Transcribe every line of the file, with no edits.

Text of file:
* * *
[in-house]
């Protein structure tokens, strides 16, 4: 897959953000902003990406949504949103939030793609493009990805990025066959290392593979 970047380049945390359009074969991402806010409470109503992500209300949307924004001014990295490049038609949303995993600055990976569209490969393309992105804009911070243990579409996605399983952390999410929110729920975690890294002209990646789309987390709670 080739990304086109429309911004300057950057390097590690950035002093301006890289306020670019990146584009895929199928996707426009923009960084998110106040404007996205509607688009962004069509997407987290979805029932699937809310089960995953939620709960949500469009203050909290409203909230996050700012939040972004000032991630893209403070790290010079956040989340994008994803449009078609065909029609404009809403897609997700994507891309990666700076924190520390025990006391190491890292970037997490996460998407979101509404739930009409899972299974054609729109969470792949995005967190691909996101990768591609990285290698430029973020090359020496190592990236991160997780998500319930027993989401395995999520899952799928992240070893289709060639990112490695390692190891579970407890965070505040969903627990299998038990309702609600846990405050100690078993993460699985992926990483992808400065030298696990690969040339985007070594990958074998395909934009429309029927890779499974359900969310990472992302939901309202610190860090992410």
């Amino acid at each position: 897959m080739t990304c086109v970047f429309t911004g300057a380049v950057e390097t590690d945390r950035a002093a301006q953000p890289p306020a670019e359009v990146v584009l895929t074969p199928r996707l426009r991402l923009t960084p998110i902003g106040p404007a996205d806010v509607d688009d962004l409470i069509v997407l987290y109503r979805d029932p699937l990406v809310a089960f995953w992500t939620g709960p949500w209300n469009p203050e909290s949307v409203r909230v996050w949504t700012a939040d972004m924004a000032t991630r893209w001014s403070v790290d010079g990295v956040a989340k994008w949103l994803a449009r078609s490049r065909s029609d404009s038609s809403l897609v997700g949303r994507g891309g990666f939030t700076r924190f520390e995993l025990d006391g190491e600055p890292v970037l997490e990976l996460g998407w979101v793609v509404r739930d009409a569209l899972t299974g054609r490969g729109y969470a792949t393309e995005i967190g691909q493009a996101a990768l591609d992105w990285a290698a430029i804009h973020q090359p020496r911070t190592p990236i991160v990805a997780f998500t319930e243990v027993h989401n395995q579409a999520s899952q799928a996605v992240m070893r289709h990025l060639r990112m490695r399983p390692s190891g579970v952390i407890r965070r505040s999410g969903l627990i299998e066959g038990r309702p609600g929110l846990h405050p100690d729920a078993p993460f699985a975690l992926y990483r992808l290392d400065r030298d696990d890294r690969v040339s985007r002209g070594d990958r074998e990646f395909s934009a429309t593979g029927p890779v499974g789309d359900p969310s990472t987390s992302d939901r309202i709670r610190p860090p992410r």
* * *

[in-house]
């Protein structure tokens, strides 16, 4: 897959953000902003990406949504949103939030793609493009990805990025066959290392593979 970047380049945390359009074969991402806010409470109503992500209300949307924004001014990295490049038609949303995993600055990976569209490969393309992105804009911070243990579409996605399983952390999410929110729920975690890294002209990646789309987390709670 080739990304086109429309911004300057950057390097590690950035002093301006890289306020670019990146584009895929199928996707426009923009960084998110106040404007996205509607688009962004069509997407987290979805029932699937809310089960995953939620709960949500469009203050909290409203909230996050700012939040972004000032991630893209403070790290010079956040989340994008994803449009078609065909029609404009809403897609997700994507891309990666700076924190520390025990006391190491890292970037997490996460998407979101509404739930009409899972299974054609729109969470792949995005967190691909996101990768591609990285290698430029973020090359020496190592990236991160997780998500319930027993989401395995999520899952799928992240070893289709060639990112490695390692190891579970407890965070505040969903627990299998038990309702609600846990405050100690078993993460699985992926990483992808400065030298696990690969040339985007070594990958074998395909934009429309029927890779499974359900969310990472992302939901309202610190860090992410």
């Amino acid at each position: 897959m080739t990304c086109v970047f429309t911004g300057a380049v950057e390097t590690d945390r950035a002093a301006q953000p890289p306020a670019e359009v990146v584009l895929t074969p199928r996707l426009r991402l923009t960084p998110i902003g106040p404007a996205d806010v509607d688009d962004l409470i069509v997407l987290y109503r979805d029932p699937l990406v809310a089960f995953w992500t939620g709960p949500w209300n469009p203050e909290s949307v409203r909230v996050w949504t700012a939040d972004m924004a000032t991630r893209w001014s403070v790290d010079g990295v956040a989340k994008w949103l994803a449009r078609s490049r065909s029609d404009s038609s809403l897609v997700g949303r994507g891309g990666f939030t700076r924190f520390e995993l025990d006391g190491e600055p890292v970037l997490e990976l996460g998407w979101v793609v509404r739930d009409a569209l899972t299974g054609r490969g729109y969470a792949t393309e995005i967190g691909q493009a996101a990768l591609d992105w990285a290698a430029i804009h973020q090359p020496r911070t190592p990236i991160v990805a997780f998500t319930e243990v027993h989401n395995q579409a999520s899952q799928a996605v992240m070893r289709h990025l060639r990112m490695r399983p390692s190891g579970v952390i407890r965070r505040s999410g969903l627990i299998e066959g038990r309702p609600g929110l846990h405050p100690d729920a078993p993460f699985a975690l992926y990483r992808l290392d400065r030298d696990d890294r690969v040339s985007r002209g070594d990958r074998e990646f395909s934009a429309t593979g029927p890779v499974g789309d359900p969310s990472t987390s992302d939901r309202i709670r610190p860090p992410r």